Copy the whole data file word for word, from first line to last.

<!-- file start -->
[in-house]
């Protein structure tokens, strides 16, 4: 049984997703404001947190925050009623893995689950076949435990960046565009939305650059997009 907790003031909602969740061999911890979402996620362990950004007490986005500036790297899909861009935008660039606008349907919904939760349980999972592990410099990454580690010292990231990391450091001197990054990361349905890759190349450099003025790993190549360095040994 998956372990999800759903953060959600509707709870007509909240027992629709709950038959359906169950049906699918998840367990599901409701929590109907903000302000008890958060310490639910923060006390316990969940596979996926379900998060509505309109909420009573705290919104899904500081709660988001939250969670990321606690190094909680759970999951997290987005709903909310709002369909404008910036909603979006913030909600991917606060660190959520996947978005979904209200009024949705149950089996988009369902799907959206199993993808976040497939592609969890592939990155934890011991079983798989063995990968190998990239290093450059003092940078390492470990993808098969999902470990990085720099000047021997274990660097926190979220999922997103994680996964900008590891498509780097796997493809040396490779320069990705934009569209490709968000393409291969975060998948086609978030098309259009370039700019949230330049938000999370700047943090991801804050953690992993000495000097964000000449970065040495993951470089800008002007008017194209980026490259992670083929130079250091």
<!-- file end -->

[in-house]
């Protein structure tokens, strides 16, 4: 049984997703404001947190925050009623893995689950076949435990960046565009939305650059997009 907790003031909602969740061999911890979402996620362990950004007490986005500036790297899909861009935008660039606008349907919904939760349980999972592990410099990454580690010292990231990391450091001197990054990361349905890759190349450099003025790993190549360095040994 998956372990999800759903953060959600509707709870007509909240027992629709709950038959359906169950049906699918998840367990599901409701929590109907903000302000008890958060310490639910923060006390316990969940596979996926379900998060509505309109909420009573705290919104899904500081709660988001939250969670990321606690190094909680759970999951997290987005709903909310709002369909404008910036909603979006913030909600991917606060660190959520996947978005979904209200009024949705149950089996988009369902799907959206199993993808976040497939592609969890592939990155934890011991079983798989063995990968190998990239290093450059003092940078390492470990993808098969999902470990990085720099000047021997274990660097926190979220999922997103994680996964900008590891498509780097796997493809040396490779320069990705934009569209490709968000393409291969975060998948086609978030098309259009370039700019949230330049938000999370700047943090991801804050953690992993000495000097964000000449970065040495993951470089800008002007008017194209980026490259992670083929130079250091």